Laws and regulations at the federal, state, and local levels mandate how companies manage the employment relationship. At the federal level alone, there are more than 180 laws that cover the employer-employee relationship. Two of the most well known include the Fair Labor Standards Act, which establishes the minimum wage and rights to overtime pay for certain workers, and the federal civil rights laws which prohibit employers from considering race, gender, age, or other protected status when making hiring and firing decisions or setting the terms and conditions of employment.
Other familiar regulations include the recently enacted Family and Medical Leave Act (FMLA), which grants employees the right to take up to twelve weeks of unpaid leave each year in specific circumstances, as well as the right to be restored to the same or equivalent position upon returning from such leave; and the Uniform Services Employment and Reemployment Rights Act (USERRA), which establishes certain rights and protections for employees who are called to active military duty. Under the Whistleblower Protection Act, some employees who publicize dangerous employer practices are entitled to legal protection. An organization’s compensation and benefits programs are also heavily regulated and are often further complicated because of on-going changes, implemented by Congress, to the various acts.
Implementing and adhering to the many rules and regulations becomes even more complex when there are multiple offices outside of the state where the head office is located, and/or involves remote workers in various states. Compounding the issue, each state has different laws that must be abided, making it difficult for human resources to ensure their organizations avoid costly fines and other penalties, including potential harm to the organization’s reputation.
While some of this country’s workplace regulations may seem outdated or even peculiar, they are tame in comparison to workplace regulations found in other parts of the world. For instance, in France employees must stand when the Minister of Ecology and Energy passes by. An usher announces the Minister’s comings and goings so employees know to get to their feet on time. In Japan, the Metabo Law requires employers to measure the waistlines of employees who are between the ages of 40 and 74. If the employee’s waistline exceeds the maximum measurements allowed, or an employee has a weight-related illness, he or she is required to go to dieting classes if he or she doesn’t lose the necessary weight in three months. And in the UK, an employee must pay money up front in order to take an employer to court.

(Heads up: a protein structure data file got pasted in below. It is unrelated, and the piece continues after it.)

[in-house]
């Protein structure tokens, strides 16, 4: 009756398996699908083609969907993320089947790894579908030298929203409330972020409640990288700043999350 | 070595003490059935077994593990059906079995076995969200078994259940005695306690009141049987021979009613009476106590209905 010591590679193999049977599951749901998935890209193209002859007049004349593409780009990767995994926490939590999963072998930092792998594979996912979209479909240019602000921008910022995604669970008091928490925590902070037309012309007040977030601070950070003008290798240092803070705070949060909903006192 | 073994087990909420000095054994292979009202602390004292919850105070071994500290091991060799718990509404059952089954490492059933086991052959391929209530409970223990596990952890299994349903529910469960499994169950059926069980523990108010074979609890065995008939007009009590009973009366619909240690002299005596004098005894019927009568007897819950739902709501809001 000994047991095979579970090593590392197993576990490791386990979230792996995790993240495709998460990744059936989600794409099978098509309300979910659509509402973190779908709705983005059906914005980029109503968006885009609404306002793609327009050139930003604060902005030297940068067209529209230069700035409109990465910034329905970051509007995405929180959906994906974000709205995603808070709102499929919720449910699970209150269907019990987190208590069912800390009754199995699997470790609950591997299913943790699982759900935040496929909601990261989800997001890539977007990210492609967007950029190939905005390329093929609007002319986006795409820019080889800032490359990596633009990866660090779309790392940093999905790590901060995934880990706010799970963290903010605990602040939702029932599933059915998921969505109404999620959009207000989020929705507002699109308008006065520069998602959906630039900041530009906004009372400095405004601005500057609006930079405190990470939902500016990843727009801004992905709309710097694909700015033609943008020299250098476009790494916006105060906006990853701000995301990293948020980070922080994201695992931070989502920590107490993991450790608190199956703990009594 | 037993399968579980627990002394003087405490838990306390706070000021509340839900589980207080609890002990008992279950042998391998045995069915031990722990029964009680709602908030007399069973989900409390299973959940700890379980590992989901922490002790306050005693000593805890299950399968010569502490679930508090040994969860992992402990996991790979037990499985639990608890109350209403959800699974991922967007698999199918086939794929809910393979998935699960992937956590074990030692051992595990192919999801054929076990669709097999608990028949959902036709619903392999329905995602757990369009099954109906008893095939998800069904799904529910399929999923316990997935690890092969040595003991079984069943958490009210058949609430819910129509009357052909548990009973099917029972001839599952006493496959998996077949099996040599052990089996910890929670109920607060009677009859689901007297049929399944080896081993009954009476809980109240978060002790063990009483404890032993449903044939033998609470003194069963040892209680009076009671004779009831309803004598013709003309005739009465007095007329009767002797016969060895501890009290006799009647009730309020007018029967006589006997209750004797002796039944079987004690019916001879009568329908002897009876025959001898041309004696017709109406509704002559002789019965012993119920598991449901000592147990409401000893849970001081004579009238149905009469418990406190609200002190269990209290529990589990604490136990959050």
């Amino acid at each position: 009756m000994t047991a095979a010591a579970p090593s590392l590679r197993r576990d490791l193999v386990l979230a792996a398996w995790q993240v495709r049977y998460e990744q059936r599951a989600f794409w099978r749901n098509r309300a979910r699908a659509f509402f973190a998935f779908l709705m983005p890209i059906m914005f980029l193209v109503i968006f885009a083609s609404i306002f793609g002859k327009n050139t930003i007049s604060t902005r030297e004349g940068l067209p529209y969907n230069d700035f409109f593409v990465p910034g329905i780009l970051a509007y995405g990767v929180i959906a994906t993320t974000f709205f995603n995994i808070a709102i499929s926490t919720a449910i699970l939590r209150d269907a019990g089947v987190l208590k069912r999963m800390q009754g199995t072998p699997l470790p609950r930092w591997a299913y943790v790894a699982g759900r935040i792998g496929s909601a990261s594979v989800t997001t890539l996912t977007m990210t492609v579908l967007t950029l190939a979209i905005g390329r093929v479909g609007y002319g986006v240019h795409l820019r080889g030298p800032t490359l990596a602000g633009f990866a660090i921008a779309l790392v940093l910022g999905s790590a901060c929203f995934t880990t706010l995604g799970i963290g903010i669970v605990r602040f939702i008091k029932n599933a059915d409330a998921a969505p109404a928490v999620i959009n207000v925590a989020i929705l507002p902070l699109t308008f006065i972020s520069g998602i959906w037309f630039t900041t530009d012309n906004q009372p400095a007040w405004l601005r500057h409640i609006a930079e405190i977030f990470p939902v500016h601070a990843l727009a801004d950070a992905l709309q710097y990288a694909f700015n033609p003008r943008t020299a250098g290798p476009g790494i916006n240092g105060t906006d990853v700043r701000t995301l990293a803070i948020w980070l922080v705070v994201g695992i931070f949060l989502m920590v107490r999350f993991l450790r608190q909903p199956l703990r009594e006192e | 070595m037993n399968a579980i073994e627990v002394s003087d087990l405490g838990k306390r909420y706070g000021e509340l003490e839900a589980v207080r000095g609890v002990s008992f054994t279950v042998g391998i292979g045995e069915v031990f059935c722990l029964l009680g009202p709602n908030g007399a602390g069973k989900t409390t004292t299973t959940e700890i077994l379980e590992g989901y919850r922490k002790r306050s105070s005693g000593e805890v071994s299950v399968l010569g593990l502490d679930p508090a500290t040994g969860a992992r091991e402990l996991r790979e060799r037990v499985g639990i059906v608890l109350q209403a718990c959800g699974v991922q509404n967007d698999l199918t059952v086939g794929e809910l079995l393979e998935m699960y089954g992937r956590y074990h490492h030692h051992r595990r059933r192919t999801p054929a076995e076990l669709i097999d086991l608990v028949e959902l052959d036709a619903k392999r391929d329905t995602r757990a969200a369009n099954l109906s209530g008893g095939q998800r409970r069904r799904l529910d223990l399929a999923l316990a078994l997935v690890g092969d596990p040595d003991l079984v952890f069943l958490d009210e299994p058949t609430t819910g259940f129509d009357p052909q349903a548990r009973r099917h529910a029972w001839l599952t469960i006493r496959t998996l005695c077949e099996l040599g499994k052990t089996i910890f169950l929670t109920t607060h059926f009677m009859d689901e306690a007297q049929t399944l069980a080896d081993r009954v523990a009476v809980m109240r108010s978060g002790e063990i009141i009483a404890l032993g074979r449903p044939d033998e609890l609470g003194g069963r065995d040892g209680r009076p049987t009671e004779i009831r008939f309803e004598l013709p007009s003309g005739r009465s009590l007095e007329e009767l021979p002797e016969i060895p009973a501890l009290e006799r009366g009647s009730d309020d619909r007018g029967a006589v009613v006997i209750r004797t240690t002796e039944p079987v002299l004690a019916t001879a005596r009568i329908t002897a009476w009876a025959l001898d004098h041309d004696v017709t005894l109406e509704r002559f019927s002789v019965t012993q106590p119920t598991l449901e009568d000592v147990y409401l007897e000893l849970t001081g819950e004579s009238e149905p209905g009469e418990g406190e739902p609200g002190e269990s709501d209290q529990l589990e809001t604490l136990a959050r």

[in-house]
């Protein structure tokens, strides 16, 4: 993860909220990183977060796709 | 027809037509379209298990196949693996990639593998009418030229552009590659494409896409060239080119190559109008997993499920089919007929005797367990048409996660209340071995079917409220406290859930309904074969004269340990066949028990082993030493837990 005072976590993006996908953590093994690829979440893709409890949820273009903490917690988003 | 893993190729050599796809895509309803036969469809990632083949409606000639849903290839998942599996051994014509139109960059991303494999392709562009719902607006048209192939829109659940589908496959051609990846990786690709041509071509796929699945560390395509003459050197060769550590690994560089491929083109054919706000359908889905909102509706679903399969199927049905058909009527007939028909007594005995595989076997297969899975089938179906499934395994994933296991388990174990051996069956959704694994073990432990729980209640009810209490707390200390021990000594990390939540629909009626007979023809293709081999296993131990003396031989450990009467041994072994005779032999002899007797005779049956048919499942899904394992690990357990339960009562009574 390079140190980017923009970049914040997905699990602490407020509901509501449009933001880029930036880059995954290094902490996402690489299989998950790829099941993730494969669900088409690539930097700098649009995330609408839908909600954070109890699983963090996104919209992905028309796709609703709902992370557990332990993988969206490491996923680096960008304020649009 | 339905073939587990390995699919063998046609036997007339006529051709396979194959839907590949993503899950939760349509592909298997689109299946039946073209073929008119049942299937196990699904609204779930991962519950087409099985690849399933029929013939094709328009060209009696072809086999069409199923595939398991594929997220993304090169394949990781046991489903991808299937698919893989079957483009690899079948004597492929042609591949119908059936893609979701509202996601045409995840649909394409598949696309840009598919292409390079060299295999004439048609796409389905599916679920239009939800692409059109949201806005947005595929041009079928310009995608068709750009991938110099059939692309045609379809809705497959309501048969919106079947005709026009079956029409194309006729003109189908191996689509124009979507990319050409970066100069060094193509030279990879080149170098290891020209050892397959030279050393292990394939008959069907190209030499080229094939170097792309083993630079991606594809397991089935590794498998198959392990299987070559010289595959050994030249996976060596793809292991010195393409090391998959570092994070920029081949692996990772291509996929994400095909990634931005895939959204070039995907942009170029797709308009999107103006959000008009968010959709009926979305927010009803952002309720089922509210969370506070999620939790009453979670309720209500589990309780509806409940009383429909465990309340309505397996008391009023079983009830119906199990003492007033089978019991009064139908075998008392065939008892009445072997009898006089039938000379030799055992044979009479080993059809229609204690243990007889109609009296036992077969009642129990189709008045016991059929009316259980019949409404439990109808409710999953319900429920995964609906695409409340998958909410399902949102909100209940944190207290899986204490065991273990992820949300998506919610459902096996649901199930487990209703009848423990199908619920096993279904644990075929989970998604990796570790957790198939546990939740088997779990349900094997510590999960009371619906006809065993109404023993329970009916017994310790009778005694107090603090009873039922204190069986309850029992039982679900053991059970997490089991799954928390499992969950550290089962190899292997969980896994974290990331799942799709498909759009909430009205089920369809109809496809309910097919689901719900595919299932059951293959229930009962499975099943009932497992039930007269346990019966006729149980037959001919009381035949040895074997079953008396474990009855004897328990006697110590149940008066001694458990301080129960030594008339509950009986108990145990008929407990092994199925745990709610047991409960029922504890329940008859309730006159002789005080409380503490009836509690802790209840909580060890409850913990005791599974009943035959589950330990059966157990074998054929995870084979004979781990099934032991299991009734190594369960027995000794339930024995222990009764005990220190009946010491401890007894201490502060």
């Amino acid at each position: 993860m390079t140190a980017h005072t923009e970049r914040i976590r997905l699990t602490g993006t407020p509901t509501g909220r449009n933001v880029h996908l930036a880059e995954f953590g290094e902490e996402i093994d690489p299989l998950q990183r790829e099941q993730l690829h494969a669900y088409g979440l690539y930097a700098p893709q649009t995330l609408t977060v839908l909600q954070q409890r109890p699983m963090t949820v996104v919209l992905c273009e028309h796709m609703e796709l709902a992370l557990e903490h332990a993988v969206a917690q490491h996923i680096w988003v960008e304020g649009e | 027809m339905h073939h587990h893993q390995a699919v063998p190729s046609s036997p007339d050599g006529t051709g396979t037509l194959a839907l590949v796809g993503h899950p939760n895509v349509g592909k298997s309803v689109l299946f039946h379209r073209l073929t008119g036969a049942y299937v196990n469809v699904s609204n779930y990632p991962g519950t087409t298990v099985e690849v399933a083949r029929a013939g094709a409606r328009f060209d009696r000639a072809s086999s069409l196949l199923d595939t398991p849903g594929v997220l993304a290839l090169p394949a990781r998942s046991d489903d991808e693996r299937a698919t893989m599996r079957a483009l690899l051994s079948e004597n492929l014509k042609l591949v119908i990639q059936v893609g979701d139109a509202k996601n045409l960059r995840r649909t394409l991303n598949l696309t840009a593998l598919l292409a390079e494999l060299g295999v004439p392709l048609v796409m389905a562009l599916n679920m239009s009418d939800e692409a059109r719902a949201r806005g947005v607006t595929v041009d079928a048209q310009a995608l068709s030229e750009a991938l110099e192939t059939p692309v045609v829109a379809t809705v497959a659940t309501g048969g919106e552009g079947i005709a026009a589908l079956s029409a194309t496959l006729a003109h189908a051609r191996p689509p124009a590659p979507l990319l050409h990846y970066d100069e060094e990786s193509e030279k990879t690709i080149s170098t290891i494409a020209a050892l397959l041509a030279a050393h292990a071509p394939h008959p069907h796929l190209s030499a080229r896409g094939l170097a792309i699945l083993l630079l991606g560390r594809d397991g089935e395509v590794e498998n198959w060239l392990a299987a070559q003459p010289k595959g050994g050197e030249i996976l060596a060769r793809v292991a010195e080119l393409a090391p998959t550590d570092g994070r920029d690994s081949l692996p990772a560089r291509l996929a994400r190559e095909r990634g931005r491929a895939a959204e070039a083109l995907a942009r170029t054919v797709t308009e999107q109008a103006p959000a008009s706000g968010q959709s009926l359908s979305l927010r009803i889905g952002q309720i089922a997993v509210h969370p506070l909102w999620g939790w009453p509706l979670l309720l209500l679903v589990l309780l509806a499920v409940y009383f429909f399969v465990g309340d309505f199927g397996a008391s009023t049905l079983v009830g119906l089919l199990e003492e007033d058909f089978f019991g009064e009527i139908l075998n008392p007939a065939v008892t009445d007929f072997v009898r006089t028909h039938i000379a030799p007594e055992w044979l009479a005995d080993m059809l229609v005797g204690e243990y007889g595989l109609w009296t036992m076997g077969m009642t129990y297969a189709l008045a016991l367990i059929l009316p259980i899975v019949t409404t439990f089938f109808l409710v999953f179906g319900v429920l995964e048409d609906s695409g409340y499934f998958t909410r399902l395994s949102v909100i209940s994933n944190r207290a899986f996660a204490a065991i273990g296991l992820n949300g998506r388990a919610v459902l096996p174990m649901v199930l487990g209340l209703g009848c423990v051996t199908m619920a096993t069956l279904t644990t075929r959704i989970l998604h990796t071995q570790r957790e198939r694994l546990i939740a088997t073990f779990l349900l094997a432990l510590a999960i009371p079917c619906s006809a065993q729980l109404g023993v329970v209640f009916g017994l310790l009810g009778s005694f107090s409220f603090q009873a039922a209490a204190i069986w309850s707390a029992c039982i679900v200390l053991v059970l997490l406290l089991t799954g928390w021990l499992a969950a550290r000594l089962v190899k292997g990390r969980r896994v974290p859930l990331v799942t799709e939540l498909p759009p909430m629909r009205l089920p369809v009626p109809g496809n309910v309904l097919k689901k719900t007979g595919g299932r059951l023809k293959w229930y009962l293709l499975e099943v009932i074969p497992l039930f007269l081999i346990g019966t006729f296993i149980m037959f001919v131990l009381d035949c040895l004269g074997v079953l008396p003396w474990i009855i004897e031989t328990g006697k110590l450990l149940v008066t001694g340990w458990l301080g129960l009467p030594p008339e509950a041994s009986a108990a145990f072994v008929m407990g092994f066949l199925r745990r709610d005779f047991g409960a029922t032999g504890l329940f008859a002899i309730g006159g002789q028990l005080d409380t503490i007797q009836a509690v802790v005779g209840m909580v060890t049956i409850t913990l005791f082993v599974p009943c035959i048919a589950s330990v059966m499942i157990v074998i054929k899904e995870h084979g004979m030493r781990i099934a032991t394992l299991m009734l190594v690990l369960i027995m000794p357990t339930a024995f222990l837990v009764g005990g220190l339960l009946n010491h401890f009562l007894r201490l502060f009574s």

This is not to say however that there aren’t a few unusual regulations to be found in American labor laws and regulations. For one, the United States’ Department of Labor has no law guaranteeing employees’ rights to bathroom breaks. Thankfully common sense and regulated employee breaks provide for this.
Among the 50 states, California holds the title for having the most number of rules and regulations pertaining to the workplace. California employment laws cover everything from the basics such as overtime pay and dealing with harassment complaints to the more unusual such as California law AB2078 which prohibits prison workers and law enforcement officers from having sex with those housed in a correctional facility, including prisoners who are being transported to jail. In Florida, employees are allowed to bring guns to work as long as they keep them in their cars. The state’s guns-at-work law states that employers cannot prohibit employees, as well as customers and those invited on the premises, from possessing a legally owned firearm if the gun is locked inside a private motor vehicle. And in Michigan, discrimination isn’t limited to race, age and gender. Workplace discrimination or harassment based on height or weight is also against the law. The list goes on.
The management of workplace regulations isn’t supposed to be an arduous chore, but it unfortunately is in many cases. Considering the chaotic alternative however, maybe implementing and abiding by the rules doesn’t seem so terrible.